Comforts of home benefit Ike this spring

A's first baseman played high school and collegiate baseball in Arizona

Comforts of home benefit Ike this spring

MESA, Ariz. -- New Oakland A's first baseman Ike Davis has always appeared very comfortable at the plate during Spring Training.

In his first six springs with the New York Mets in Port St. Lucie, Fla., Davis smacked 13 home runs and posted an OPS over .900 in 228 at-bats.

This spring, Davis has continued his success, posting a 1.151 OPS in 22 at-bats entering Wednesday's game. Despite playing for a new team, Davis has good reason to feel comfortable in Mesa -- he's actually playing at home.

"I get to be with my family, sleep in my own bed," said Davis, who grew up in the metro Phoenix area. "I don't have to move twice, which is nice."

Davis said he's had a good time playing in front of friends and family who still live in the area. Hohokam Stadium is only 15 miles south of Chaparral High School, where Davis played baseball, and six miles east of Packard Stadium, where Davis played collegiately at Arizona State.

Playing in front of so many friendly faces might cause some players with Davis' natural power to overswing, but A's manager Bob Melvin is pleased with his first baseman's approach.

"He's hitting the ball the other way," Melvin said. "What you want to see with most guys early in spring is not trying to do too much."

Reddick, Davis ready to help A's

Melvin also said Davis is getting opposite-field hits against left-handed pitchers, a matchup that has given the 28-year-old problems over his Major League career. Melvin said Davis would not begin the season starting against left-handed pitching and will likely be platooned with Billy Butler.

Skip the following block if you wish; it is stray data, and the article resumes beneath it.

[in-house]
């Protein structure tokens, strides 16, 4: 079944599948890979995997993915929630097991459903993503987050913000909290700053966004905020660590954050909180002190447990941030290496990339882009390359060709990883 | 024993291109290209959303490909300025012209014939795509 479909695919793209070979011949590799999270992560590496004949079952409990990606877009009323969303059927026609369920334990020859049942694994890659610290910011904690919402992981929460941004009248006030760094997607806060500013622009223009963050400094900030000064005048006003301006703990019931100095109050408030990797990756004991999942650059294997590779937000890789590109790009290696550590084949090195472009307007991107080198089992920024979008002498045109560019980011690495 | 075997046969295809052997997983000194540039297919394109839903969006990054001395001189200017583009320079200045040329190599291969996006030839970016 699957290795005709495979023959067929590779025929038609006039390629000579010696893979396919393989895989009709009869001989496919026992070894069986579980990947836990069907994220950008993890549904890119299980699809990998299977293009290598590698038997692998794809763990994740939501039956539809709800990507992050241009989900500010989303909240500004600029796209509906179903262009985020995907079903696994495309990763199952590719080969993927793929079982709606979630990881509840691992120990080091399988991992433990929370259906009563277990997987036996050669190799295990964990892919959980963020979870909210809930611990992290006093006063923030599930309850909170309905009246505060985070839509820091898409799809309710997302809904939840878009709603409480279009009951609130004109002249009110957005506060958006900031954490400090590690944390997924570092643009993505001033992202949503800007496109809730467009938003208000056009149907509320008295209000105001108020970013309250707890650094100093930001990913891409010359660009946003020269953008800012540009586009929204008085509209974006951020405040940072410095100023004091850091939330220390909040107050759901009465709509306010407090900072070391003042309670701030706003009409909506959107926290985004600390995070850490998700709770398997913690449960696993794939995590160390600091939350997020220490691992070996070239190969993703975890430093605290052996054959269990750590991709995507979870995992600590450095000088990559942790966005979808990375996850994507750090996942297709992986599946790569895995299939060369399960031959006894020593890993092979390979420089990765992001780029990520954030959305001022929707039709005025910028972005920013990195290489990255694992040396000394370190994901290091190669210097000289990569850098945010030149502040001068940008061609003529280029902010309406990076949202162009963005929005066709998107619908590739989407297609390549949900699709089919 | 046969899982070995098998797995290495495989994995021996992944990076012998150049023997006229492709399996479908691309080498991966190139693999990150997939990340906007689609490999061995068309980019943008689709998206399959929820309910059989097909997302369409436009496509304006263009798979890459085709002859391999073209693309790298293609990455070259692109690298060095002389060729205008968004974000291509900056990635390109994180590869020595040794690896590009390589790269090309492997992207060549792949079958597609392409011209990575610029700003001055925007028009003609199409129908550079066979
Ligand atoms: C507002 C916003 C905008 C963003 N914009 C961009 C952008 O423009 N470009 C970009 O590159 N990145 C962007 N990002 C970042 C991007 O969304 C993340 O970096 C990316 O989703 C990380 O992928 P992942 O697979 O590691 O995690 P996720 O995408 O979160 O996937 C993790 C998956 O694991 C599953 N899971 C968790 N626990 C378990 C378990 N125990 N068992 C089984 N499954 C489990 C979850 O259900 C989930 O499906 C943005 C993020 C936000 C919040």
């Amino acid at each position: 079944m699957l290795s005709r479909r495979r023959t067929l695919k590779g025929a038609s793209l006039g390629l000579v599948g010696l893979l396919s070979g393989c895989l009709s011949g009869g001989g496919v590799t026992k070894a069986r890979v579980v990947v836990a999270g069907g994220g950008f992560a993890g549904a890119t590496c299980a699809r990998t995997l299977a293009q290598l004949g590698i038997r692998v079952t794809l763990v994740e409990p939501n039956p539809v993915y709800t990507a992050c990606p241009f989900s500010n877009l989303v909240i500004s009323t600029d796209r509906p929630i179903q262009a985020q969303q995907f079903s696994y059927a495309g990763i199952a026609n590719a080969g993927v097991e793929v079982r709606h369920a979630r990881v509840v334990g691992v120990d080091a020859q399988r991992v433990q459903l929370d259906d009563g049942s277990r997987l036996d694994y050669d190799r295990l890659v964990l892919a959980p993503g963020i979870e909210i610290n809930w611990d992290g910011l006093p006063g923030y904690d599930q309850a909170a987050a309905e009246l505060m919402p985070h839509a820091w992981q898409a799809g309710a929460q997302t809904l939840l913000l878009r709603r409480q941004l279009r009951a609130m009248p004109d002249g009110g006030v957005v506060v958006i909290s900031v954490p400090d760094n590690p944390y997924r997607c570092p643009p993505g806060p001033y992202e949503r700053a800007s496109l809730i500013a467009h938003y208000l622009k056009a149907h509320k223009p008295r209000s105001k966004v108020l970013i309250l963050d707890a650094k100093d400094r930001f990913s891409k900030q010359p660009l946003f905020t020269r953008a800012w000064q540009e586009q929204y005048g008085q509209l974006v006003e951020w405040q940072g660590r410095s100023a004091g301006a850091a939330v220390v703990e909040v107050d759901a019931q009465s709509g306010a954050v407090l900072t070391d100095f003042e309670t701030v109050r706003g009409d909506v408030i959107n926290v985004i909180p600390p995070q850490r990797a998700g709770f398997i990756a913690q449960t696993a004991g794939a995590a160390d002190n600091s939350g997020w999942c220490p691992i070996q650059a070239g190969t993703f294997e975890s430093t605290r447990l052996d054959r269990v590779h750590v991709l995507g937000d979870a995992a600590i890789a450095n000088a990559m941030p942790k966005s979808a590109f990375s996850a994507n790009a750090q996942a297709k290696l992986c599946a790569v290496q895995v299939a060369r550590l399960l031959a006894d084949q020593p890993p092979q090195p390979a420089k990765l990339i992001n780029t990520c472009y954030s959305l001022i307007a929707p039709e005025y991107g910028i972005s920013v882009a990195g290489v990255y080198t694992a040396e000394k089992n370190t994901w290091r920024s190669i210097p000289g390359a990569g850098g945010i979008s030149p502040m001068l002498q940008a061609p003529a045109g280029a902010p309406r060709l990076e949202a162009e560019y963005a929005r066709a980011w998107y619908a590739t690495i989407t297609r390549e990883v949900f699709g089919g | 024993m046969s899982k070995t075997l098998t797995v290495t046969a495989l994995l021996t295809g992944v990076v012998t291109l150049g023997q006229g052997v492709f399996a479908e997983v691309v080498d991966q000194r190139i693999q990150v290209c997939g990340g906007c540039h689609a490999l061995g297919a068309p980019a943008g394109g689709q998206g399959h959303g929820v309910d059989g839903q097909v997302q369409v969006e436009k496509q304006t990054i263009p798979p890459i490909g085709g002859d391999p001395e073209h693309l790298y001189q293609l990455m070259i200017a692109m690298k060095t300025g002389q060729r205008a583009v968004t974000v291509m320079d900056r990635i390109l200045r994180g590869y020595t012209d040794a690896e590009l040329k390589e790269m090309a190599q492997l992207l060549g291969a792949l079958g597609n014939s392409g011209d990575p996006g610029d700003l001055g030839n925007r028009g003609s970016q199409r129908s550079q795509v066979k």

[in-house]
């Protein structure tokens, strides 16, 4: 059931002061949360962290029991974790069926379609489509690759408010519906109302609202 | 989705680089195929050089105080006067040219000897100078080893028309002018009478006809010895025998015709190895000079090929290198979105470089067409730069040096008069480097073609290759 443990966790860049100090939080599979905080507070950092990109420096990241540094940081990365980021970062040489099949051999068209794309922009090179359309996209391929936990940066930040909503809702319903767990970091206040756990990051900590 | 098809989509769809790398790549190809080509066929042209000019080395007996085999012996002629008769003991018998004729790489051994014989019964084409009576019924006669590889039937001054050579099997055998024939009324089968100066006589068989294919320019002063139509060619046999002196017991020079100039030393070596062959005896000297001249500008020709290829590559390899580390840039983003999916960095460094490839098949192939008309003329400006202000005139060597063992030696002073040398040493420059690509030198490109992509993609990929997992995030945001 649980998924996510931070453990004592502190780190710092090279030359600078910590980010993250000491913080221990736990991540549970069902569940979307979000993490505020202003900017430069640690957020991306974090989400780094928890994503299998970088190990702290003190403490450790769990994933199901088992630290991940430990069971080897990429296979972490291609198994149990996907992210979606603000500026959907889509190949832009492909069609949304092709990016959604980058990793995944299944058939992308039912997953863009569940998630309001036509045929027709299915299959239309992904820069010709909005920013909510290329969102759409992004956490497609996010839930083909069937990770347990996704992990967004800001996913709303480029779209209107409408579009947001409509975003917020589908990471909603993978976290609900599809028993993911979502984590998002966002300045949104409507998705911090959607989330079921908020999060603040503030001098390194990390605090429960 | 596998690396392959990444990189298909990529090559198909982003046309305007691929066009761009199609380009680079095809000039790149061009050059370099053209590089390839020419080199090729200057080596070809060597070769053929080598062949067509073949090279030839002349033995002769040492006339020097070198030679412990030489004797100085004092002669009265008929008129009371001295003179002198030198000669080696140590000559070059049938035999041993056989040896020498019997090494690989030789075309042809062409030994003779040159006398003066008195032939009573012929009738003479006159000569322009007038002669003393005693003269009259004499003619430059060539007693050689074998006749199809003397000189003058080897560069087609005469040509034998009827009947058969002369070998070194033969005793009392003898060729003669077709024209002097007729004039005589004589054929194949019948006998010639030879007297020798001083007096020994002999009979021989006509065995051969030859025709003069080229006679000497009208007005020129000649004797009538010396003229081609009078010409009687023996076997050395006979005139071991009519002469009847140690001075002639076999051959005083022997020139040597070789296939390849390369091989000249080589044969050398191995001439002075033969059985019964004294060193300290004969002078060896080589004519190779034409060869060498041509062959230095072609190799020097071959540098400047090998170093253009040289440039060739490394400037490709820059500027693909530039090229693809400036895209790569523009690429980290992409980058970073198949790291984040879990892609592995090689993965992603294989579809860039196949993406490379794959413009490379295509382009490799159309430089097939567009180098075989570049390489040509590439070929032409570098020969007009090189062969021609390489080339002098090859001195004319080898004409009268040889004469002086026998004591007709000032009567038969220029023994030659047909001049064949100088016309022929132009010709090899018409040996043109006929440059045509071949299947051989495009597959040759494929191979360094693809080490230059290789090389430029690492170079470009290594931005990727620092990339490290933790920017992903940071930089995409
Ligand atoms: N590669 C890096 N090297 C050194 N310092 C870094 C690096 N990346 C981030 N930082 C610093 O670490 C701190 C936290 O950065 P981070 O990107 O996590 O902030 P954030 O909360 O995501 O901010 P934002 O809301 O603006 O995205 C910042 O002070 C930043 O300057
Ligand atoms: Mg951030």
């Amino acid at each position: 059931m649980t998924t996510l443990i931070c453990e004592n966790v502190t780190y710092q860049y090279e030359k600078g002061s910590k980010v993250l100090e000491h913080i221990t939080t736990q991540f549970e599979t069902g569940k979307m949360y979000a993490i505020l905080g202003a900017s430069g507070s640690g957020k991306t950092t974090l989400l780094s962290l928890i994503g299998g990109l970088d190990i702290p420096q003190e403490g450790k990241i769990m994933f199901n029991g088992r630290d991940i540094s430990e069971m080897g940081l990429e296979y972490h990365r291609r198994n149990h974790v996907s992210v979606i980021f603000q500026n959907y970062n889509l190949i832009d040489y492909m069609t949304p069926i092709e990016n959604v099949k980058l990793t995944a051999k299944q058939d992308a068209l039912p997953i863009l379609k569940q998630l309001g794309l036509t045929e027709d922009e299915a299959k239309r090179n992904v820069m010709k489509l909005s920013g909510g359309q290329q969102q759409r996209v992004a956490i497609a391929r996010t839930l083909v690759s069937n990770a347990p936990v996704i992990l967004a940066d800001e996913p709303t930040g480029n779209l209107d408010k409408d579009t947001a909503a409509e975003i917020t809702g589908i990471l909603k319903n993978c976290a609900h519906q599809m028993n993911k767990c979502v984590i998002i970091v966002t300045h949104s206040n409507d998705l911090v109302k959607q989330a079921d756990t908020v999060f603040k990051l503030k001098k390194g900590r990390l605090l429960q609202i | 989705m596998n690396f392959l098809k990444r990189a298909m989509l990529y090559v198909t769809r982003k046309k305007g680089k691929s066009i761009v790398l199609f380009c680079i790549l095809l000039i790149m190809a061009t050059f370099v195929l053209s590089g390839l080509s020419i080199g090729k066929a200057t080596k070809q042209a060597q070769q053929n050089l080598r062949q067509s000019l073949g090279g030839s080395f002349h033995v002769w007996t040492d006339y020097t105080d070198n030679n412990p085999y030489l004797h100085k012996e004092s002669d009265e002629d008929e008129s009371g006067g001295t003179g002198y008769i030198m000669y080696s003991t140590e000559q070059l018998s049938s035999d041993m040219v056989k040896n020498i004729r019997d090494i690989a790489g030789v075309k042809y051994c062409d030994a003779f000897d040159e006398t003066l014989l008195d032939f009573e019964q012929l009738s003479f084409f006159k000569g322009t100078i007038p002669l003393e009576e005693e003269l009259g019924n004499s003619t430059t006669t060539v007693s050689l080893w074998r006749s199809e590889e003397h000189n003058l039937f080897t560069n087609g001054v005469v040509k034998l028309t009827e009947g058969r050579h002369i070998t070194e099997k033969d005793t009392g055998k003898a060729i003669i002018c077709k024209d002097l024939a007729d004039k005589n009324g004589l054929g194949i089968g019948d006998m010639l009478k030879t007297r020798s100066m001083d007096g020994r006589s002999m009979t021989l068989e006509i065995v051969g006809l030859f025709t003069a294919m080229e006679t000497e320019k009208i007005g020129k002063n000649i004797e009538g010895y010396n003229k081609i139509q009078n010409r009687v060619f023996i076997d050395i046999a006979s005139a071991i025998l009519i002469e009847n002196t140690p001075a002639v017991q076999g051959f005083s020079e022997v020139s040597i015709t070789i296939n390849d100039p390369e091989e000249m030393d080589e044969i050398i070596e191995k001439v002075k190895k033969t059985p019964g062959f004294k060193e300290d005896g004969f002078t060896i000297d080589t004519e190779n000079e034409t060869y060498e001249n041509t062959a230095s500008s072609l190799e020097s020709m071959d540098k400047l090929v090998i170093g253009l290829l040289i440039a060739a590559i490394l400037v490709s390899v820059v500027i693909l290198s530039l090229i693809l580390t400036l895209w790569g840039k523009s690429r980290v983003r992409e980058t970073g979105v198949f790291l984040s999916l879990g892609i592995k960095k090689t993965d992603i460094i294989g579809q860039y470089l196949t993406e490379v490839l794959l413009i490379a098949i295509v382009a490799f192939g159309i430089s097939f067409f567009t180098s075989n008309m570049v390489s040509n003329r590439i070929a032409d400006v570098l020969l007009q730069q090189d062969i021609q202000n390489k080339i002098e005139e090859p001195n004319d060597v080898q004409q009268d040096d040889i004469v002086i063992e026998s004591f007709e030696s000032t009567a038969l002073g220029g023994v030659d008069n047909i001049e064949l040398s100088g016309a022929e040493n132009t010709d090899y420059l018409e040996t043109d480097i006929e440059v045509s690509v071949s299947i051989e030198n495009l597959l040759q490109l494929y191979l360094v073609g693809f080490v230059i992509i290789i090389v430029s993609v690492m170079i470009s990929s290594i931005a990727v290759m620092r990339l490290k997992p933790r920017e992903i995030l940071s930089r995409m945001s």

"We start out a certain way, and then if things transpire, we change our minds," Melvin said. "But we're all about trying to get the best lineup out there on a particular day."

Davis had plenty of experience platooning last season with the Pittsburgh Pirates: 92 percent of his plate appearances came against right-handed pitchers.

"It is what it is -- just have to play the game when they tell you to play the game," Davis said of the A's plans to platoon. "I had some success platooning last year, so I hope to build on it and continue getting better.''

Along with Butler, Mark Canha also is expected to see some playing time at first base. Despite the competition, Canha said Davis helps out his less experienced teammates.

"He's a really good presence on the team," Canha said. "He keeps it light with his personality, but I've also been able to get serious with him and ask him hitting-approach questions."

Davis has embraced the A's depth at first base and said it is important to have multiple options in case of injury. Davis missed almost two weeks of Spring Training with a back injury before returning to the lineup on March 20.

Although Davis is enjoying his time in Arizona, he will soon be shipping off to the Bay Area with the rest of his teammates for the regular season. Davis' experience being traded last season made his acclimation process to the A's clubhouse much easier this spring.

"I feel like the A's pick up special players," Davis said. "They have a niche for specialty players and grinders. It's a fun clubhouse, a lot of different personalities."

Ari Kaye is a graduate student in the journalism masters program at Arizona State University. This story is part of a Cactus League partnership between MLB.com and ASU's Walter Cronkite School of Journalism and Mass Communication. This story was not subject to the approval of Major League Baseball or its clubs.